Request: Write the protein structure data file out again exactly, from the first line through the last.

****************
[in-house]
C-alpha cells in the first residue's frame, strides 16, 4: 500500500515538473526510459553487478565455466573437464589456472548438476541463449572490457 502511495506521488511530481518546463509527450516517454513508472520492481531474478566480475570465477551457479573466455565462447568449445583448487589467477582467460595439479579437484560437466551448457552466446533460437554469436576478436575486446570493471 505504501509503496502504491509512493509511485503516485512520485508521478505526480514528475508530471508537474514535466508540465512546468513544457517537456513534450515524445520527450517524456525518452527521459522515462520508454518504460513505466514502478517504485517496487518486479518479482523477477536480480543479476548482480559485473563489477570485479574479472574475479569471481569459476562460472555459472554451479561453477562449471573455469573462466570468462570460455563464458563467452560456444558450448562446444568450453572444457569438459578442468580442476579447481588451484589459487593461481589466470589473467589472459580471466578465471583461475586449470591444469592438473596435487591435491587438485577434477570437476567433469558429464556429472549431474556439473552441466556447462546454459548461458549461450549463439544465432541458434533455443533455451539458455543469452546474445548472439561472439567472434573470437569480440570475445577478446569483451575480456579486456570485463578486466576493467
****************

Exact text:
[in-house]
C-alpha cells in the first residue's frame, strides 16, 4: 500500500515538473526510459553487478565455466573437464589456472548438476541463449572490457 502511495506521488511530481518546463509527450516517454513508472520492481531474478566480475570465477551457479573466455565462447568449445583448487589467477582467460595439479579437484560437466551448457552466446533460437554469436576478436575486446570493471 505504501509503496502504491509512493509511485503516485512520485508521478505526480514528475508530471508537474514535466508540465512546468513544457517537456513534450515524445520527450517524456525518452527521459522515462520508454518504460513505466514502478517504485517496487518486479518479482523477477536480480543479476548482480559485473563489477570485479574479472574475479569471481569459476562460472555459472554451479561453477562449471573455469573462466570468462570460455563464458563467452560456444558450448562446444568450453572444457569438459578442468580442476579447481588451484589459487593461481589466470589473467589472459580471466578465471583461475586449470591444469592438473596435487591435491587438485577434477570437476567433469558429464556429472549431474556439473552441466556447462546454459548461458549461450549463439544465432541458434533455443533455451539458455543469452546474445548472439561472439567472434573470437569480440570475445577478446569483451575480456579486456570485463578486466576493467